Why Global Citizen Should Care
The COVID-19 pandemic has disrupted education systems worldwide and threatens to derail learning for an entire generation. The United Nations calls on countries to ensure all students have access to a quality education. You can join us in taking action on this issue here.  

A class taught on Zoom requires students to have a computer, internet connection, and electricity. A class taught via radio, however, only requires a radio and batteries.

Over the past year, COVID-19-related school shutdowns displaced 1.37 billion students from the classroom. Around a third of these children have shifted to remote, online learning, but the rest of them, especially those in low-income countries, lack the resources needed to go online and have been at risk of permanently falling behind their peers.

In Pakistan, the stakes have been extreme: Prior to the pandemic, 22.8 million students were unable to go to school, and girls were particularly excluded from the classroom

The humanitarian nonprofit Alight looked for a cheap, reliable solution to this crisis and settled on what used to be the most ubiquitous form of communication in the world: the radio.

Radios might seem like an outdated technology, but they’ve long been used for information-sharing and storytelling, and there’s a rich tradition of radio-based education. 

“When schools were closed, it was very important for us to engage these children,” Dr. Tariq Cheema, Alight program director in Pakistan, told Global Citizen. “We did not want them to get back to their routines, which could mean child labor. If you look worldwide, a lot of edu-tech companies had their new and innovative solutions to help children stay connected with their learning, but we are talking about children who do not have the luxuries of connectivity — even access to electricity or clean water.”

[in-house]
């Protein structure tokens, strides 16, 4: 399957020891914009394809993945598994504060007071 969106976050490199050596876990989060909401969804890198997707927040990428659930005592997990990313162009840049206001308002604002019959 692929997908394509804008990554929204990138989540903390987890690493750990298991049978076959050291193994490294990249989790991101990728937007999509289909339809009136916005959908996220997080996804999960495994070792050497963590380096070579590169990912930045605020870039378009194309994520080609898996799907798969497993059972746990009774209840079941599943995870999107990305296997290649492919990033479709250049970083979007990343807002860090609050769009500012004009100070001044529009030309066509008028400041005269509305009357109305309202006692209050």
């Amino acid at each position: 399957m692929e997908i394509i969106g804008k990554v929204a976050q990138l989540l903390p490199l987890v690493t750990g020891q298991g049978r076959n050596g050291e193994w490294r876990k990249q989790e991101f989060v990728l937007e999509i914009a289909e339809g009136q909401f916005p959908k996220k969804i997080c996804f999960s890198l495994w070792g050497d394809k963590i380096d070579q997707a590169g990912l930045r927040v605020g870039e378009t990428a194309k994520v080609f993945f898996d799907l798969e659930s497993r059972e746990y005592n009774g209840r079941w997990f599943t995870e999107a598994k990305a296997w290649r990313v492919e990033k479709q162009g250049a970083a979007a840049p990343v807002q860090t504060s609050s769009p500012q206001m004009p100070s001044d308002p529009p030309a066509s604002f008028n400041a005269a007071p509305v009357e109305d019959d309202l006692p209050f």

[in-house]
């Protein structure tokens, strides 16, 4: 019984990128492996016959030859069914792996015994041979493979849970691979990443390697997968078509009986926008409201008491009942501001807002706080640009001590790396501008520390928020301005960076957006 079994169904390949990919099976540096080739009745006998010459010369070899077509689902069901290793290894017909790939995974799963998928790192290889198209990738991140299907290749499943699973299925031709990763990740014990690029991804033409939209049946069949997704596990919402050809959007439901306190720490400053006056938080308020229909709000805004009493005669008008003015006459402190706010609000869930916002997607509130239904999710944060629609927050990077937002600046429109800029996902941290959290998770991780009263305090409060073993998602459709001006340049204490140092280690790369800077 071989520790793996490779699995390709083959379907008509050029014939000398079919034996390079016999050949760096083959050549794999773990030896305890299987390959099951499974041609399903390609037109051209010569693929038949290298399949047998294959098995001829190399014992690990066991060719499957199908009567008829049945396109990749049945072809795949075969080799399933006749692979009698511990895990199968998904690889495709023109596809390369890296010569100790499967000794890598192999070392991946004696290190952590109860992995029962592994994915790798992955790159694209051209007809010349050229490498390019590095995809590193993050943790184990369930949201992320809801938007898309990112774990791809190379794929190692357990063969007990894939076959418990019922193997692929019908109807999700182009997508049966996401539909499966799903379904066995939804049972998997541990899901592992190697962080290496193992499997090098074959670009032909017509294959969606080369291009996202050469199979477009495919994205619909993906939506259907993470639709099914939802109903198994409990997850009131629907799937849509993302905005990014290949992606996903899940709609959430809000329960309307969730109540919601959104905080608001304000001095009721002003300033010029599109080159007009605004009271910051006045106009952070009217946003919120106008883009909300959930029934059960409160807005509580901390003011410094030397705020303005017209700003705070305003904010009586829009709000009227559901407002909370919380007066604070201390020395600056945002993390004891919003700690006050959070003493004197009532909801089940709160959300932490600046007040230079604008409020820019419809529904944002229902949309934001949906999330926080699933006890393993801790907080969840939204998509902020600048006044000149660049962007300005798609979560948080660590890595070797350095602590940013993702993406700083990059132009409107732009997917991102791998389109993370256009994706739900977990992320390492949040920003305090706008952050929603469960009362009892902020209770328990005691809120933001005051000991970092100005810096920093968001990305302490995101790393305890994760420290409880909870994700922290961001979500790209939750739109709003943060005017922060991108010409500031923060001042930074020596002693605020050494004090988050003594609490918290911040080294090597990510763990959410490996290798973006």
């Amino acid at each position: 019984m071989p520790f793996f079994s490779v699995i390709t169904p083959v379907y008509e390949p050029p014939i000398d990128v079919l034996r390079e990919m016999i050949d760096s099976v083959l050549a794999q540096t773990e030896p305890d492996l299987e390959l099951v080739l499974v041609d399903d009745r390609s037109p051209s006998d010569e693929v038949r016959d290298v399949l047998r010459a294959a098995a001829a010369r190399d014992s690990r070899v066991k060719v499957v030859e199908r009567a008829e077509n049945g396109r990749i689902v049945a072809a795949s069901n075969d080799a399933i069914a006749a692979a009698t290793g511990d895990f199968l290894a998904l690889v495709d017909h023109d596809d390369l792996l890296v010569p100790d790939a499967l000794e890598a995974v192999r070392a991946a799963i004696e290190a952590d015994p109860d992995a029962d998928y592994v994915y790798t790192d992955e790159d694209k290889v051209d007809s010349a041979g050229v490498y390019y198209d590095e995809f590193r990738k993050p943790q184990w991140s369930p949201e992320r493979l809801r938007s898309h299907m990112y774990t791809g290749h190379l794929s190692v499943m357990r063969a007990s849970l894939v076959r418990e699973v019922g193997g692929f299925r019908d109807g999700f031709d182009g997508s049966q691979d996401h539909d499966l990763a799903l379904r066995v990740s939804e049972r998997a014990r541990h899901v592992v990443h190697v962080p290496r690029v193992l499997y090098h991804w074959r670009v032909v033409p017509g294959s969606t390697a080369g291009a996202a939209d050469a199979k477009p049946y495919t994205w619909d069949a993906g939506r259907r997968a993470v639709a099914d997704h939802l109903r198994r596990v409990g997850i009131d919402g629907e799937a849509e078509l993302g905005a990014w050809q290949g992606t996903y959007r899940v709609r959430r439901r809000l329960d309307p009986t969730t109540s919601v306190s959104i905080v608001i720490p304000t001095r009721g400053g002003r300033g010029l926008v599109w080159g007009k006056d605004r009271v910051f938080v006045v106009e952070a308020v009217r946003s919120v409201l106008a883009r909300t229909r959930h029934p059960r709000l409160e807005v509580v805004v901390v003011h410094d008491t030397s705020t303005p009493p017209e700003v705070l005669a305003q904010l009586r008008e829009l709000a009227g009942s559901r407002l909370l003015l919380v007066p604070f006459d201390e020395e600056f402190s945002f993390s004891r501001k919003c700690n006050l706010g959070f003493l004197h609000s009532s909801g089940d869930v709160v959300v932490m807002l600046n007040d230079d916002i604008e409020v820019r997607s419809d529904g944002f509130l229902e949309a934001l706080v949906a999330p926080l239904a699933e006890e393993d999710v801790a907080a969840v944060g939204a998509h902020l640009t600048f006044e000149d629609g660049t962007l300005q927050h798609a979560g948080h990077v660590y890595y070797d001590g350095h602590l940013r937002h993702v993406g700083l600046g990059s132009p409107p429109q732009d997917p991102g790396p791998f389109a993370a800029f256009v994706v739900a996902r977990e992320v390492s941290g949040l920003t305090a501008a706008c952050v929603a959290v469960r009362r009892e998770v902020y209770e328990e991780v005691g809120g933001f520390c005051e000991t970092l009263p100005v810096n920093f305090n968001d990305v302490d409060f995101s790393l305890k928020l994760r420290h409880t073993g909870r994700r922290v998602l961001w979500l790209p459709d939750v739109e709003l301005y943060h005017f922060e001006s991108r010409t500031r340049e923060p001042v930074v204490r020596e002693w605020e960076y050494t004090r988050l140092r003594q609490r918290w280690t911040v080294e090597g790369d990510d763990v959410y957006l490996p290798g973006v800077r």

Alight worked with educators to record an easily accessible, multi-week radio program called Muallim Radio for students between the first and fifth grade. The program features a range of teaching styles to keep students engaged and encourage interaction. To keep the show from getting stale, Alight brought in a number of children to voice-act recurring characters who chip in with fun and helpful comments.

C0024-A.00_00_08_00.Still001.jpgStudents recording lessons for Muallim Radio; Alight

“Mostly [the child actors] were doing the fun activities, stories, and things, we have developed some characters, there were some funny characters,” Cheema said.

“It can give you a visual field,” he added. “There are some funny professors and young bubbly kids who can tell stories and poems, otherwise it’s very boring if you have just one tutor who keeps narrating the lessons.” 

The nonprofit deployed volunteers called “literacy mobilizers” to communities to let families know about the program’s pilot launch and encourage its adoption. Prior to the pandemic, these mobilizers were seeking to reach at least 1 million students who are chronically out of school either because they were never enrolled or were forced to drop out because of the pressures of poverty.